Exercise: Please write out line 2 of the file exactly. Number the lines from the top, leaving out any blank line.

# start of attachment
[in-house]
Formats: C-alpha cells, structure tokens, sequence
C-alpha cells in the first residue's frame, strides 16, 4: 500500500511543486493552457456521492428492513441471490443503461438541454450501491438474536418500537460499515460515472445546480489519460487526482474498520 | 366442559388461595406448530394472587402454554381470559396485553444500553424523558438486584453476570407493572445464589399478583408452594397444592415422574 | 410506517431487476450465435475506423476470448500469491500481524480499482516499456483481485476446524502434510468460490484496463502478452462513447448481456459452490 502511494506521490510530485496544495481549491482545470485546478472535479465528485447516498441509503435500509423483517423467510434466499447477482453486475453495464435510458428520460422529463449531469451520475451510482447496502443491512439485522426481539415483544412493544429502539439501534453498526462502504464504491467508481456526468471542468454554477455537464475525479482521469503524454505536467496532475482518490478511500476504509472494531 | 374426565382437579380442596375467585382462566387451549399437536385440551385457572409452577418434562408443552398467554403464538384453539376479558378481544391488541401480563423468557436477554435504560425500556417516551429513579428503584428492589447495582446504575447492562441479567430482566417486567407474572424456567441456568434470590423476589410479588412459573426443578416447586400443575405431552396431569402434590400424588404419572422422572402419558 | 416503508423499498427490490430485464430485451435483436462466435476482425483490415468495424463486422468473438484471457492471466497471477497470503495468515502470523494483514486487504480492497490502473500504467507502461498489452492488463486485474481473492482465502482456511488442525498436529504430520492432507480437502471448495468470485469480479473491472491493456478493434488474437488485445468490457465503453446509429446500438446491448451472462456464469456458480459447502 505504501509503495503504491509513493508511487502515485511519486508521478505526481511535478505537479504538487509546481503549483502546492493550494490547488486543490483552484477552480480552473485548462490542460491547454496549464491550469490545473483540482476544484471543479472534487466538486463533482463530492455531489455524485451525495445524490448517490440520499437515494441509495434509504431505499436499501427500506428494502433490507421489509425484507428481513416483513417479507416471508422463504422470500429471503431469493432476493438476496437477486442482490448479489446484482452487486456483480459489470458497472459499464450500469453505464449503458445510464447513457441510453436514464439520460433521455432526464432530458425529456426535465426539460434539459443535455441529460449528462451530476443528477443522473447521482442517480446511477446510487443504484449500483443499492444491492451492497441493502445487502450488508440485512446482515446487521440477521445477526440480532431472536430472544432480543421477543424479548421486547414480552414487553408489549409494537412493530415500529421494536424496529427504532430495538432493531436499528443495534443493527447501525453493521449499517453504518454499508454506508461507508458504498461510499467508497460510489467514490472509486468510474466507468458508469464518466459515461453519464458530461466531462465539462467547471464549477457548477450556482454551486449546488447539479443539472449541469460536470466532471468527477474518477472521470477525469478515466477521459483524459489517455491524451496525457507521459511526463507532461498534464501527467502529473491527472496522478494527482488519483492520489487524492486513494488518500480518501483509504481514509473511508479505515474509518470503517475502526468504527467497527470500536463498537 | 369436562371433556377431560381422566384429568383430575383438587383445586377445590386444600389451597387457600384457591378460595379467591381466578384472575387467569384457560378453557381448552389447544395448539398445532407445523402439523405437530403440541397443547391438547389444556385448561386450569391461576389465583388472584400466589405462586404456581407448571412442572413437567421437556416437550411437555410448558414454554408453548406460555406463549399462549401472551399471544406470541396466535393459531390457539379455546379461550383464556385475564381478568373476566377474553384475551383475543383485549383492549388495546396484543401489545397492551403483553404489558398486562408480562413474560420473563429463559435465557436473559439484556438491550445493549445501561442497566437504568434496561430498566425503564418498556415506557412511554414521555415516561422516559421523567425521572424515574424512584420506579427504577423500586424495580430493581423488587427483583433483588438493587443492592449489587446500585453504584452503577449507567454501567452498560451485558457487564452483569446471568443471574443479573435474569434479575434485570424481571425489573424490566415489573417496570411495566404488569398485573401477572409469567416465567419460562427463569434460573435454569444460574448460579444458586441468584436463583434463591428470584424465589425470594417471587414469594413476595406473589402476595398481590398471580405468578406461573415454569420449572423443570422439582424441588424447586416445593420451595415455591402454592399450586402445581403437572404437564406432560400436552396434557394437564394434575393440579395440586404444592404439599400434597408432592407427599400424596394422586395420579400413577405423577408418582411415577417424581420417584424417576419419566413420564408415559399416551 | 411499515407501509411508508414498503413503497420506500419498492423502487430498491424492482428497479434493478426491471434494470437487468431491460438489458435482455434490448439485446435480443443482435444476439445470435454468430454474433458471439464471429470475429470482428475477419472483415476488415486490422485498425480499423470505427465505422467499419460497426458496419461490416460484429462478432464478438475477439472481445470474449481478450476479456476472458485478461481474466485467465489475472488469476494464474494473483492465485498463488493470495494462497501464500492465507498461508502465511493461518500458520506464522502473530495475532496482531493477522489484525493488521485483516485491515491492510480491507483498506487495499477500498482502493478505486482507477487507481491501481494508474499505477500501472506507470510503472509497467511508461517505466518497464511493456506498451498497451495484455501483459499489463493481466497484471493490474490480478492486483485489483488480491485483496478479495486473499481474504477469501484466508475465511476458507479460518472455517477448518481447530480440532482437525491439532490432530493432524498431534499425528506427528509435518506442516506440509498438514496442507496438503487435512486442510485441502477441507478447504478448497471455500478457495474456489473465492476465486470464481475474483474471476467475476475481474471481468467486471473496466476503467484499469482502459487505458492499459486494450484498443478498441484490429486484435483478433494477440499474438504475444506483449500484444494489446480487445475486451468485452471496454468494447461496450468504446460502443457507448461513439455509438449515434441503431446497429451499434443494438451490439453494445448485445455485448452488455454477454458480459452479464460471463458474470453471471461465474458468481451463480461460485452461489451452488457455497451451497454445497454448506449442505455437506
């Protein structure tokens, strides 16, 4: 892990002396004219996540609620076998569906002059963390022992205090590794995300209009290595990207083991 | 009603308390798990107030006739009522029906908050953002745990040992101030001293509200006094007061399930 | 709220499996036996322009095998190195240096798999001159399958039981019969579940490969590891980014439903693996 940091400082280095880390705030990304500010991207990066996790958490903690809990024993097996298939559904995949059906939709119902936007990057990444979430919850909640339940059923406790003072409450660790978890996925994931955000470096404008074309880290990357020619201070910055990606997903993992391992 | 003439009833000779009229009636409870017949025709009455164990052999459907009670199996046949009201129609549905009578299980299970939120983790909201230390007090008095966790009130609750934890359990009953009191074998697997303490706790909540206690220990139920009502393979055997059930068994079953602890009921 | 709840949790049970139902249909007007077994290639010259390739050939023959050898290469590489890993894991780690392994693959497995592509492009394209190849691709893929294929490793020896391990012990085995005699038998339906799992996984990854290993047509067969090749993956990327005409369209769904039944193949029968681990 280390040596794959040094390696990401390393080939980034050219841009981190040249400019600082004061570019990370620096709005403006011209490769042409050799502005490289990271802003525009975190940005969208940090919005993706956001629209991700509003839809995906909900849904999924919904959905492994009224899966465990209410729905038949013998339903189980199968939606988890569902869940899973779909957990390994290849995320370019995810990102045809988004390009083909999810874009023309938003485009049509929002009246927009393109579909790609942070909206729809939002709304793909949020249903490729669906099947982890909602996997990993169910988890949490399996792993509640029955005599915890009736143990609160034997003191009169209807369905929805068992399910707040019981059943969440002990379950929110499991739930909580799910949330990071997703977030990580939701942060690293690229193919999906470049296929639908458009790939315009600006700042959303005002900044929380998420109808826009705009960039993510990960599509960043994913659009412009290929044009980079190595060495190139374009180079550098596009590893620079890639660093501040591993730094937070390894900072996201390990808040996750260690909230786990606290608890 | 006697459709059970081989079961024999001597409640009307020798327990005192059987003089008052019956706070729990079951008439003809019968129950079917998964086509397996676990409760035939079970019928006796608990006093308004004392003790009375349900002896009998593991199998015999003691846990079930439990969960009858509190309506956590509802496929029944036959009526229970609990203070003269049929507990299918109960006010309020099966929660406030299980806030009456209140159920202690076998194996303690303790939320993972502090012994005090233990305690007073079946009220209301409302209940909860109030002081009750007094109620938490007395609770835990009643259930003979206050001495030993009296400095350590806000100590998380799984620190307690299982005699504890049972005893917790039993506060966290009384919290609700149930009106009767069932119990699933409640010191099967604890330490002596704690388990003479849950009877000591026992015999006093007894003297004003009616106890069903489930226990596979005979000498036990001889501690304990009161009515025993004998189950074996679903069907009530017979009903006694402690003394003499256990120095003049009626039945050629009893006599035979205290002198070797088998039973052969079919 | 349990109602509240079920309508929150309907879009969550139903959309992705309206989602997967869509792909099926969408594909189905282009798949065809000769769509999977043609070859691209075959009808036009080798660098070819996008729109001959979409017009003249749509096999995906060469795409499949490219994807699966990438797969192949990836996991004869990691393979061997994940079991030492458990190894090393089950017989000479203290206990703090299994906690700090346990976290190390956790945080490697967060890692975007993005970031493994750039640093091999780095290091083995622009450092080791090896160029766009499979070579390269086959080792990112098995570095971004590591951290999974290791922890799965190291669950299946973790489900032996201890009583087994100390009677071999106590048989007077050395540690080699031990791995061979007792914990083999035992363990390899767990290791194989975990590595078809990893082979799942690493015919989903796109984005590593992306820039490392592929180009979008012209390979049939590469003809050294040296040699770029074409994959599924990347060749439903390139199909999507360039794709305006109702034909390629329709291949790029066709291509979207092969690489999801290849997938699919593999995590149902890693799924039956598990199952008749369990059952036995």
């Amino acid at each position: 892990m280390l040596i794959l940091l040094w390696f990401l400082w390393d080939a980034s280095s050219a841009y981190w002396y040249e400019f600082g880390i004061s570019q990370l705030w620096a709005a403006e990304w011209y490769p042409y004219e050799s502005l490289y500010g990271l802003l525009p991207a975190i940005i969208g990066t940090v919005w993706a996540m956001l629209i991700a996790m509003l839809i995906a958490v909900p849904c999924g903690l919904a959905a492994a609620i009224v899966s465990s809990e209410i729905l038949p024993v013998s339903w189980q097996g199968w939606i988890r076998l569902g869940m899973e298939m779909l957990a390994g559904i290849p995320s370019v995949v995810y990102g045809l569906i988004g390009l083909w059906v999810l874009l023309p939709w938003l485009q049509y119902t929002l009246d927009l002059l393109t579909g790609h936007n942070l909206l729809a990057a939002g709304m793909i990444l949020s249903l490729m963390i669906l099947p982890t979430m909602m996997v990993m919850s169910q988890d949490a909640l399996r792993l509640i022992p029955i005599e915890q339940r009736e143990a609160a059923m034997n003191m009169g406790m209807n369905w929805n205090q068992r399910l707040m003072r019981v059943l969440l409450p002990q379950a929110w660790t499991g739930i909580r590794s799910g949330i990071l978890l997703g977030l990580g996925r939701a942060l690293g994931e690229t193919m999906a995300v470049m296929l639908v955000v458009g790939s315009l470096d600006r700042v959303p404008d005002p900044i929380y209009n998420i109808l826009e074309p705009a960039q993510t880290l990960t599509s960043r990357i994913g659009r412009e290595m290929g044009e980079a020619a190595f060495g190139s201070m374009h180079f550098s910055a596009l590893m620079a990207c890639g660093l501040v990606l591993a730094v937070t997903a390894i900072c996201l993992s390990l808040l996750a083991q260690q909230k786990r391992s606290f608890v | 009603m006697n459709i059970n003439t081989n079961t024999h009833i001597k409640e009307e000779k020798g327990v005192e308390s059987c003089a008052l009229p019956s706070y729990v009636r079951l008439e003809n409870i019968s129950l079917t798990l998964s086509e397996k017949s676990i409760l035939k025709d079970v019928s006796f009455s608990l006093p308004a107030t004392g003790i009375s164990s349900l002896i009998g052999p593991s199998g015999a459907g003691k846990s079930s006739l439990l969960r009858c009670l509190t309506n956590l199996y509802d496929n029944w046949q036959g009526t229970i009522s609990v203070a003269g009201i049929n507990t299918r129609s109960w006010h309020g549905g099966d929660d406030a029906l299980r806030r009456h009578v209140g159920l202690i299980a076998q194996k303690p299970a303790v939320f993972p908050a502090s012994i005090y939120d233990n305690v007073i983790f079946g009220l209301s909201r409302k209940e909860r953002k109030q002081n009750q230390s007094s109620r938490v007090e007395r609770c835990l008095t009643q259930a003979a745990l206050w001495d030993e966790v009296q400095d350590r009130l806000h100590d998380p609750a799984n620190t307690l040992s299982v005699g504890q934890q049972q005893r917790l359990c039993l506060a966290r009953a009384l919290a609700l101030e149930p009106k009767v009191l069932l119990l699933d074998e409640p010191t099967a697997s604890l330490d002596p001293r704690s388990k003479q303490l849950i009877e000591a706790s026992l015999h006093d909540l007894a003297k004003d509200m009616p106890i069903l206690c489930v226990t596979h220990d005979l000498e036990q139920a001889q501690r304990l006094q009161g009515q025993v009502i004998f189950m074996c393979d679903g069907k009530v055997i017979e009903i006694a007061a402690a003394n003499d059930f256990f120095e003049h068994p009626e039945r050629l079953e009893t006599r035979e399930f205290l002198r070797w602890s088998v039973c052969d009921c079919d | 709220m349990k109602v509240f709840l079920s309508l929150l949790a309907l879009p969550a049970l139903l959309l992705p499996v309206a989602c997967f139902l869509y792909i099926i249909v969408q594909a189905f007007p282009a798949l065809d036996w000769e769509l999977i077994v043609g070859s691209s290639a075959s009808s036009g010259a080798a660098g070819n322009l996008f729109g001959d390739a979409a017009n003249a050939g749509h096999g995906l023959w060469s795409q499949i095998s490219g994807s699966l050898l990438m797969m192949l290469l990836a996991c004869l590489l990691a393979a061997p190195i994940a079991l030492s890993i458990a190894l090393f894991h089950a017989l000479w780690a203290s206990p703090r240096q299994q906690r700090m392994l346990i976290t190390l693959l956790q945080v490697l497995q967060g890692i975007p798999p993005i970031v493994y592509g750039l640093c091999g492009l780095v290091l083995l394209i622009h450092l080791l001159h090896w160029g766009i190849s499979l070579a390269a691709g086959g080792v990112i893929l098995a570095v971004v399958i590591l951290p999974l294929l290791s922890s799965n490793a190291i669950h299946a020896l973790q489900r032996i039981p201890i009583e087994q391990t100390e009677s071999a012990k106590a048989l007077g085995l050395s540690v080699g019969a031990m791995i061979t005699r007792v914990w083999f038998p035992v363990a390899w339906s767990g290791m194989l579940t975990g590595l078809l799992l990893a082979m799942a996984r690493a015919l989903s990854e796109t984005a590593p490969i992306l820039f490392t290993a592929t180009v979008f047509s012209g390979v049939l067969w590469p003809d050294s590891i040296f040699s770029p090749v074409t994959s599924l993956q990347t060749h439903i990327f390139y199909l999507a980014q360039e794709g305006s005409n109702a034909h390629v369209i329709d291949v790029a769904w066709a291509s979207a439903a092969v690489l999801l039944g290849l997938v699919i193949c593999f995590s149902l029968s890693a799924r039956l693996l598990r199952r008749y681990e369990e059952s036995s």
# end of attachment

Formats: C-alpha cells, structure tokens, sequence